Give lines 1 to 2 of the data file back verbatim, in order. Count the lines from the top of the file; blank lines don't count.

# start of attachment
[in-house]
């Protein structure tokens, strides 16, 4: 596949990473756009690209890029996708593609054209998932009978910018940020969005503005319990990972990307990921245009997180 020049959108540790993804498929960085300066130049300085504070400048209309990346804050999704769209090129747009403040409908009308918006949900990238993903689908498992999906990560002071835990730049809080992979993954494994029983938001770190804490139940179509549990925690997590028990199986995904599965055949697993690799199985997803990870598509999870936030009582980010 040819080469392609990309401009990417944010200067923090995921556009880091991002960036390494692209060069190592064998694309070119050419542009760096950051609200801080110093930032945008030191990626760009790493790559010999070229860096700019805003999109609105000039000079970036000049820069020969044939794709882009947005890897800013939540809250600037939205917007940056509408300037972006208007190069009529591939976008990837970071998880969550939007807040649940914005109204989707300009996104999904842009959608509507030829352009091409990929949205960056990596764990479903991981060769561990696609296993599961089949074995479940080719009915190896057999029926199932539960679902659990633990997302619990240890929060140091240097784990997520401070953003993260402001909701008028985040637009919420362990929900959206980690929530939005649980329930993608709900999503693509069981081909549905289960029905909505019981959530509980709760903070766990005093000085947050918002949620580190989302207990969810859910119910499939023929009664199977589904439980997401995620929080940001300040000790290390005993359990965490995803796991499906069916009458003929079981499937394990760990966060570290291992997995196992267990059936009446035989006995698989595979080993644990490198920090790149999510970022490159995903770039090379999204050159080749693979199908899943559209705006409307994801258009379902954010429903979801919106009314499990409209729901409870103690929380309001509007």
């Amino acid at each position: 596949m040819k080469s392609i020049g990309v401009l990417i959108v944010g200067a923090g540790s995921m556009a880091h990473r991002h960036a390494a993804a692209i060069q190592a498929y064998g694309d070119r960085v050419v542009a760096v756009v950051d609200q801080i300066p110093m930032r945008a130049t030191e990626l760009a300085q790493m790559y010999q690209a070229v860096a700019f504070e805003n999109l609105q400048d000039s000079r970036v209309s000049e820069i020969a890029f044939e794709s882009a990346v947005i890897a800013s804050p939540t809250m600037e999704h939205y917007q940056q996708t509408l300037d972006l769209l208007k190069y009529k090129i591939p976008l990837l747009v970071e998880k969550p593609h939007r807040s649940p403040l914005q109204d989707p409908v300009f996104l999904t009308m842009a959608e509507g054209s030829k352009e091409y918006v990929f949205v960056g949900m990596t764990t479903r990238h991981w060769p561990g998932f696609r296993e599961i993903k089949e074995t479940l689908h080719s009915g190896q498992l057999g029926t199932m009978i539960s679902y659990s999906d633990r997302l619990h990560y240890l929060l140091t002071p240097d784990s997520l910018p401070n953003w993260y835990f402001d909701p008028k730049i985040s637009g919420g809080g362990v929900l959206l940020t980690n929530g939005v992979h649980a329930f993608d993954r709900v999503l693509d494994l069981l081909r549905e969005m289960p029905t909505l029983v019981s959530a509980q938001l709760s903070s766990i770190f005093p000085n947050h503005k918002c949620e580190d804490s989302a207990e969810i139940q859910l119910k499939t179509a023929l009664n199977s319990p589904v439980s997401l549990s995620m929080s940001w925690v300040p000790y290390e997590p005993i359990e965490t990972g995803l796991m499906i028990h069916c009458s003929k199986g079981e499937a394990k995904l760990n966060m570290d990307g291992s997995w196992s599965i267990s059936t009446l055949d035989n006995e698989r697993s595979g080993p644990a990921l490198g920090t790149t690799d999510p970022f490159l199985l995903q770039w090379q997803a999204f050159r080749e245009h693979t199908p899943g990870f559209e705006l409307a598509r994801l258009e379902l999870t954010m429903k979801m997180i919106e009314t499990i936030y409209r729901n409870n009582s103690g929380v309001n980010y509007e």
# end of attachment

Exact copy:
[in-house]
């Protein structure tokens, strides 16, 4: 596949990473756009690209890029996708593609054209998932009978910018940020969005503005319990990972990307990921245009997180 020049959108540790993804498929960085300066130049300085504070400048209309990346804050999704769209090129747009403040409908009308918006949900990238993903689908498992999906990560002071835990730049809080992979993954494994029983938001770190804490139940179509549990925690997590028990199986995904599965055949697993690799199985997803990870598509999870936030009582980010 040819080469392609990309401009990417944010200067923090995921556009880091991002960036390494692209060069190592064998694309070119050419542009760096950051609200801080110093930032945008030191990626760009790493790559010999070229860096700019805003999109609105000039000079970036000049820069020969044939794709882009947005890897800013939540809250600037939205917007940056509408300037972006208007190069009529591939976008990837970071998880969550939007807040649940914005109204989707300009996104999904842009959608509507030829352009091409990929949205960056990596764990479903991981060769561990696609296993599961089949074995479940080719009915190896057999029926199932539960679902659990633990997302619990240890929060140091240097784990997520401070953003993260402001909701008028985040637009919420362990929900959206980690929530939005649980329930993608709900999503693509069981081909549905289960029905909505019981959530509980709760903070766990005093000085947050918002949620580190989302207990969810859910119910499939023929009664199977589904439980997401995620929080940001300040000790290390005993359990965490995803796991499906069916009458003929079981499937394990760990966060570290291992997995196992267990059936009446035989006995698989595979080993644990490198920090790149999510970022490159995903770039090379999204050159080749693979199908899943559209705006409307994801258009379902954010429903979801919106009314499990409209729901409870103690929380309001509007």